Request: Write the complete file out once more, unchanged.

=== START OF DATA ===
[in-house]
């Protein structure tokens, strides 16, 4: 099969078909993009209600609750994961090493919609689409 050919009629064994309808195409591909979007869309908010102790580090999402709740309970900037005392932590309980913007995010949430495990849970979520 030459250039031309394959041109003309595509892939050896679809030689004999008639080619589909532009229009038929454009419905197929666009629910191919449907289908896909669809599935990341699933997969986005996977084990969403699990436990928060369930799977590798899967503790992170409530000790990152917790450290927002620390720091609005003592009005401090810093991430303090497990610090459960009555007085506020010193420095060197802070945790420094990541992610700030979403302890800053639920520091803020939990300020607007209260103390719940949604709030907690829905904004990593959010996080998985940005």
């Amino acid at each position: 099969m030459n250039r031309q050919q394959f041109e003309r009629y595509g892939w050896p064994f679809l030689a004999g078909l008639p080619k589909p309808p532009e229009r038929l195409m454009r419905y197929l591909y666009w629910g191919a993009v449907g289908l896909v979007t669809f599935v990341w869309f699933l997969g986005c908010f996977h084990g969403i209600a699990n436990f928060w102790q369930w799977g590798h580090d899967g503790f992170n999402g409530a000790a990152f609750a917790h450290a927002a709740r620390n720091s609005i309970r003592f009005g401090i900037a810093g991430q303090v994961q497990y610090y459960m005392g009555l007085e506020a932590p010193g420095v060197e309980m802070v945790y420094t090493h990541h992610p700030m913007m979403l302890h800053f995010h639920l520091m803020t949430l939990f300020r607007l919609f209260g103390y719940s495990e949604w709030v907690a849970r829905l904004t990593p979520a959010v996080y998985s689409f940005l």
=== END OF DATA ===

[in-house]
């Protein structure tokens, strides 16, 4: 099969078909993009209600609750994961090493919609689409 050919009629064994309808195409591909979007869309908010102790580090999402709740309970900037005392932590309980913007995010949430495990849970979520 030459250039031309394959041109003309595509892939050896679809030689004999008639080619589909532009229009038929454009419905197929666009629910191919449907289908896909669809599935990341699933997969986005996977084990969403699990436990928060369930799977590798899967503790992170409530000790990152917790450290927002620390720091609005003592009005401090810093991430303090497990610090459960009555007085506020010193420095060197802070945790420094990541992610700030979403302890800053639920520091803020939990300020607007209260103390719940949604709030907690829905904004990593959010996080998985940005």
């Amino acid at each position: 099969m030459n250039r031309q050919q394959f041109e003309r009629y595509g892939w050896p064994f679809l030689a004999g078909l008639p080619k589909p309808p532009e229009r038929l195409m454009r419905y197929l591909y666009w629910g191919a993009v449907g289908l896909v979007t669809f599935v990341w869309f699933l997969g986005c908010f996977h084990g969403i209600a699990n436990f928060w102790q369930w799977g590798h580090d899967g503790f992170n999402g409530a000790a990152f609750a917790h450290a927002a709740r620390n720091s609005i309970r003592f009005g401090i900037a810093g991430q303090v994961q497990y610090y459960m005392g009555l007085e506020a932590p010193g420095v060197e309980m802070v945790y420094t090493h990541h992610p700030m913007m979403l302890h800053f995010h639920l520091m803020t949430l939990f300020r607007l919609f209260g103390y719940s495990e949604w709030v907690a849970r829905l904004t990593p979520a959010v996080y998985s689409f940005l």